Dear Wendy: “Should I Tell My New Boyfriend I Was Raped?”



I’ve been dating my boyfriend for three months and things are going great. I really enjoy his company, I respect him, and I feel safe around him. The problem is, three years ago my ex-boyfriend raped me. It took me a while to come to terms with the fact that I was raped (because he wasn’t a stranger, because it wasn’t the stereotypical “guy jumping out of the bushes” scenario) and so I never talked to a counselor about it. For the most part I have moved on with my life and am able to function normally in romantic/sexual situations. Every now and then though it still bothers me and I feel really angry and upset. I would like to tell my boyfriend about this part of my past, first because it does still affect me and second because I need to talk to someone about it and I feel like I need to be able to admit to it happening to be able to get over it. But, we haven’t been dating that long and I don’t want to make him see me differently or feel differently about me. I also am worried about scaring him off (which is probably irrational) or making him feel like he can’t be sexual with me. Advice? — Survivor in Indiana

First of all, I’m so sorry your ex-boyfriend raped you. Regardless of the details and the surrounding circumstances, rape is a traumatic experience that no woman — or man, for that matter — ever deserves to experience. You’re right that you definitely need to speak to someone about the feelings you’ve been trying to process for the last three years, but it shouldn’t be your boyfriend. In fact, I would hold off on telling him about the rape until you: A) seek counseling from a qualified professional, and B) know your boyfriend well enough that you trust the news of your rape will be received in the most caring, loving way. If you’re worried you could potentially scare him off, you’re not at a point yet in your relationship and in accepting yourself as a rape survivor that you can trust him with such an intimate revelation.

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Speaking with a qualified professional — preferably one who specializes in rape counseling — will help you understand that while what you experienced was terrible, you aren’t to blame and you have nothing to feel ashamed of. A rape counselor can help you deal with feelings of anger, sadness, rage, fear — all the emotions associated with your rape and its aftermath. These are issues and feelings you absolutely need to deal with in order to move on and have happy, healthy relationships not only with men, but with yourself and the world around you. But it’s important to remember that as much as you may care for each other, it’s not your boyfriend’s job to be your counselor. Entrusting him with that role not only jeopardizes your relationship, more importantly, it jeopardizes your healing process. Your boyfriend might be a great listener and a wonderful friend; he may even, after only three months, show remarkable support and care for you. But none of that qualifies him as a counselor, and giving him that kind of responsibility puts undue pressure on both of you that could very well scare him off. I’m suggesting that even if he’s mature and compassionate to handle the news of your rape well, that definitely doesn’t mean he has the tools to guide you through the healing process.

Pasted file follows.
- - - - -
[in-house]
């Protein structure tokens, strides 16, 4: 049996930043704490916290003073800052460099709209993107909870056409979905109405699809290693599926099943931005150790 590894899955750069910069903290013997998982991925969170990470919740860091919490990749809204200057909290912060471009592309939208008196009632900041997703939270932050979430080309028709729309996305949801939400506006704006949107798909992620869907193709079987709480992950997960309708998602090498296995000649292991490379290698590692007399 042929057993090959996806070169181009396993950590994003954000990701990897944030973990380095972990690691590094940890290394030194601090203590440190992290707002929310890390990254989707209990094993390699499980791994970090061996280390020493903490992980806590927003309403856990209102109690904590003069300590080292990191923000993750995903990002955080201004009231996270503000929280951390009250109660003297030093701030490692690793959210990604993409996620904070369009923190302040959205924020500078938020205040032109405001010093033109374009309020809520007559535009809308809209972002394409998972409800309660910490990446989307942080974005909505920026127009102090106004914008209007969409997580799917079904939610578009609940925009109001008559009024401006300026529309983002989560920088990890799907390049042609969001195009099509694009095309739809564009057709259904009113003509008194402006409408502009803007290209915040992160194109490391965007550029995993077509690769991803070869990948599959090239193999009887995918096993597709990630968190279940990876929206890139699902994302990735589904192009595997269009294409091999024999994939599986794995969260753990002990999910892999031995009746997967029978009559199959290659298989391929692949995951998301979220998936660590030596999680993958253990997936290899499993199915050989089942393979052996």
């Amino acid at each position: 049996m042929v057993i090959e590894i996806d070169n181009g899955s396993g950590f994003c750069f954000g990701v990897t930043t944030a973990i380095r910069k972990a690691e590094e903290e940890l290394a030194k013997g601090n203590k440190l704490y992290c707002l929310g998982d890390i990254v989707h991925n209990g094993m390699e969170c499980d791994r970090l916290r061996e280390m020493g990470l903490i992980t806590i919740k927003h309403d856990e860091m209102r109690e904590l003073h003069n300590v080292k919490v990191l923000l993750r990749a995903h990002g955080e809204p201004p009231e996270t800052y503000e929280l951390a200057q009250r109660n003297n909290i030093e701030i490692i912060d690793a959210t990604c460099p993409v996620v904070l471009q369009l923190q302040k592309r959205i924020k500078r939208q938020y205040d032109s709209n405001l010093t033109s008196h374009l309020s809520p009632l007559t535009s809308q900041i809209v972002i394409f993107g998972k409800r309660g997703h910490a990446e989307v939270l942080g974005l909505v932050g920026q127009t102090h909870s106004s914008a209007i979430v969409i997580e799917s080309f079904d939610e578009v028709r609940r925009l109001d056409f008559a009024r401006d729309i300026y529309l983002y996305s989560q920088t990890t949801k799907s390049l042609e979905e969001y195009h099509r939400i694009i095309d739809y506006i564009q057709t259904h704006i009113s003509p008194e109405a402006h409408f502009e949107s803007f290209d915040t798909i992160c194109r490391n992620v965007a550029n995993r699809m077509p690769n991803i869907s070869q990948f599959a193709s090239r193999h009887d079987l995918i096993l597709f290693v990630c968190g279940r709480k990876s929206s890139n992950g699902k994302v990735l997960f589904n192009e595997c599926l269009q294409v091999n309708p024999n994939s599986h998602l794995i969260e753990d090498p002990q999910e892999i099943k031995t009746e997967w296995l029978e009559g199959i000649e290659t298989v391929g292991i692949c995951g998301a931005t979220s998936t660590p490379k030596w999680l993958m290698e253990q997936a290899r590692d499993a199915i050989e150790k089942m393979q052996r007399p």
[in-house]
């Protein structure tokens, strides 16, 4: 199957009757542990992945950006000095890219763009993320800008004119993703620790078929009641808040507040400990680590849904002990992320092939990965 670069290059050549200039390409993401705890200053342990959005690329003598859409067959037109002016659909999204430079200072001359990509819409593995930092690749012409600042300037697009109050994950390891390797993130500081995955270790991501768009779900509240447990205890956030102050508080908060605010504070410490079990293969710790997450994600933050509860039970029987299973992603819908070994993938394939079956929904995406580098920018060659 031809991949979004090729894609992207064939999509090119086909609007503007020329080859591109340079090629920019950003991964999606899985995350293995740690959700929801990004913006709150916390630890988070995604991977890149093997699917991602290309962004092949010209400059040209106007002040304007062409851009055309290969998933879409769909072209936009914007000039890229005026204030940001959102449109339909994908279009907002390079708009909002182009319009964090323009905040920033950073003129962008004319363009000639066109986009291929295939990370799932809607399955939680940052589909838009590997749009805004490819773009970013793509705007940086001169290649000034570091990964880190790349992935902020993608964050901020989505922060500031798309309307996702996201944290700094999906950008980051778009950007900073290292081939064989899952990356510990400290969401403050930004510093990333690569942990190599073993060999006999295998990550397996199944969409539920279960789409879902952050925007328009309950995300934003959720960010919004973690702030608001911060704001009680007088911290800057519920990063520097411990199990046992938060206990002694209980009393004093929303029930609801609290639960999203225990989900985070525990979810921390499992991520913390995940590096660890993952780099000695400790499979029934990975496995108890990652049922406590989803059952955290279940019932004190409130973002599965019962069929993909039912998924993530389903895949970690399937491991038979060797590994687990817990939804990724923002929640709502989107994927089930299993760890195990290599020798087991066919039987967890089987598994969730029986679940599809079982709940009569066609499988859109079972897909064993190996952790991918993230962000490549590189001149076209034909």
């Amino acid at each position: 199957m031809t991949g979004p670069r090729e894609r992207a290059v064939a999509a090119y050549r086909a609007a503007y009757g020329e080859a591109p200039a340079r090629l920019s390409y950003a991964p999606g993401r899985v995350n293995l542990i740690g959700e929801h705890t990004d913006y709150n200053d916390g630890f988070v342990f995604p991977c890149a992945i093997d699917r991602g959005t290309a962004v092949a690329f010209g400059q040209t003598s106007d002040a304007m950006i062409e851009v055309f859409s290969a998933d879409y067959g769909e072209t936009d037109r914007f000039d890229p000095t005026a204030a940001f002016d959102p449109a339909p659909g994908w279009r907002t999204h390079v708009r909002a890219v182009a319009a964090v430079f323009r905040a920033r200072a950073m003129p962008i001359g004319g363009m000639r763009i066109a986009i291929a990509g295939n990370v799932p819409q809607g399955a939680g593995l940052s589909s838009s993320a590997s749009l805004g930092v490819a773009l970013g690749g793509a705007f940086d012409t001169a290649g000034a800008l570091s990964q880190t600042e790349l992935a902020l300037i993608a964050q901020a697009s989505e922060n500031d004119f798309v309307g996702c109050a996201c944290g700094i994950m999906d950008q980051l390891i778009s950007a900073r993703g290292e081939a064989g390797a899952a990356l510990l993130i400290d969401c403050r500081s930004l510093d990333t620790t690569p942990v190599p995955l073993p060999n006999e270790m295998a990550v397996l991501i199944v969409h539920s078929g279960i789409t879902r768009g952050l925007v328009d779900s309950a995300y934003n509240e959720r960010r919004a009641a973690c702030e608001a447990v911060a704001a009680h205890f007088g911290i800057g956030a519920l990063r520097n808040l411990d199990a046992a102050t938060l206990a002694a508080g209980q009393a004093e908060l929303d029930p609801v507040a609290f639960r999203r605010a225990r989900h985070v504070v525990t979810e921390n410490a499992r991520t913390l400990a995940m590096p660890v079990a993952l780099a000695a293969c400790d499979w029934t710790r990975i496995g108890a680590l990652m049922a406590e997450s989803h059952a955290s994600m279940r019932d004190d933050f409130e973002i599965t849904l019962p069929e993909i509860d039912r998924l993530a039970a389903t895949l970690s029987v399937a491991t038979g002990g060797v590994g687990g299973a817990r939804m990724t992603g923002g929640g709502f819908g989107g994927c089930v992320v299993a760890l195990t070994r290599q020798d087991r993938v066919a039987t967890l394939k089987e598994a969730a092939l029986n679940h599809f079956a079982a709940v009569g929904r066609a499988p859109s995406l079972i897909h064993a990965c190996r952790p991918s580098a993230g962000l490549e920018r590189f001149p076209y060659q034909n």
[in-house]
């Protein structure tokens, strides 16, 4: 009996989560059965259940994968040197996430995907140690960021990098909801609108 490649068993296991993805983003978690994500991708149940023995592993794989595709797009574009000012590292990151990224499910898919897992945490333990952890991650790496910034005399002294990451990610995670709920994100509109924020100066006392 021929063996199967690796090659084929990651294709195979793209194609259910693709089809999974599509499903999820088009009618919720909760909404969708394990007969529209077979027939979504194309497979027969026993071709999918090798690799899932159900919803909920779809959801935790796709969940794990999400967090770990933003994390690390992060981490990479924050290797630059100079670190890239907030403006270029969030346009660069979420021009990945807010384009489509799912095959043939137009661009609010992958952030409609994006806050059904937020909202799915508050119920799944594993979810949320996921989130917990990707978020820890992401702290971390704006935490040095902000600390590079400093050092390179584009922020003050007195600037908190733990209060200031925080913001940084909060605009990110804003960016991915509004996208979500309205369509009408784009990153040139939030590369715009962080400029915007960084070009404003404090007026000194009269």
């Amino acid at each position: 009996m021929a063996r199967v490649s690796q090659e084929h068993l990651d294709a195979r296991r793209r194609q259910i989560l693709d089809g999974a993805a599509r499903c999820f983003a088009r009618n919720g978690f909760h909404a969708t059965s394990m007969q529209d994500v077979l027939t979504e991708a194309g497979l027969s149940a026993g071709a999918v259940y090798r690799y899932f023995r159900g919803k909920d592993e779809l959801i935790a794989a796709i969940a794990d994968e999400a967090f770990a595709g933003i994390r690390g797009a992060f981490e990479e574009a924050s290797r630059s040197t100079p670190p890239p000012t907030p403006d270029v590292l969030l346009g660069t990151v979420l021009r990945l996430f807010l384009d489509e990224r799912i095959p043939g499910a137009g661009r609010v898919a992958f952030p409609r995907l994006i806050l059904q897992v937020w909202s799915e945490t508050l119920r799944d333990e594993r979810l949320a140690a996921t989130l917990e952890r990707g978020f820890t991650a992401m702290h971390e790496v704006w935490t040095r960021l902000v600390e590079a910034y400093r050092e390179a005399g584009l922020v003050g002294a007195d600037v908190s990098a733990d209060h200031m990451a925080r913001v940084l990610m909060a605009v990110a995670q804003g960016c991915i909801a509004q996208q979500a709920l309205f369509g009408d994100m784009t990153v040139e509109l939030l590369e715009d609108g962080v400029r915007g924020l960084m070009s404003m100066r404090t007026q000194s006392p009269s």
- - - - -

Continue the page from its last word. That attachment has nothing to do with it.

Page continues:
And the thing is that there are guys out there for whom rape is a very scary topic. There are guys who could very well turn in fear at the news that their new girlfriend is a rape survivor. Obviously, those aren’t the kind of guys you’d want to be with anyway, but until you get the kind of counseling you need, I worry that a reaction from a guy like that could do some serious damage to your psyche. After only three months, it might be hard to tell whether your guy falls into that camp or not, which is why I’m suggesting holding off on telling him the news until you seek professional help. A qualified counselor can give you the tools you need for sharing your news with potential mates and dealing with their reactions. For the record, I do think the news should be shared with someone you plan to have a committed relationship with, but you need to learn when and how to share the news, first. In the meantime, I assume you’ve shared the story of your rape with your parents and close friends you trust, but if you haven’t, begin there. Start with people who have known you a long time and whose support and encouragement you can trust. While they may not have the professional tools a counselor has, they can complement the work you’ll be doing in therapy and support you on your road to healing.

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Original By Wendy Atterberry

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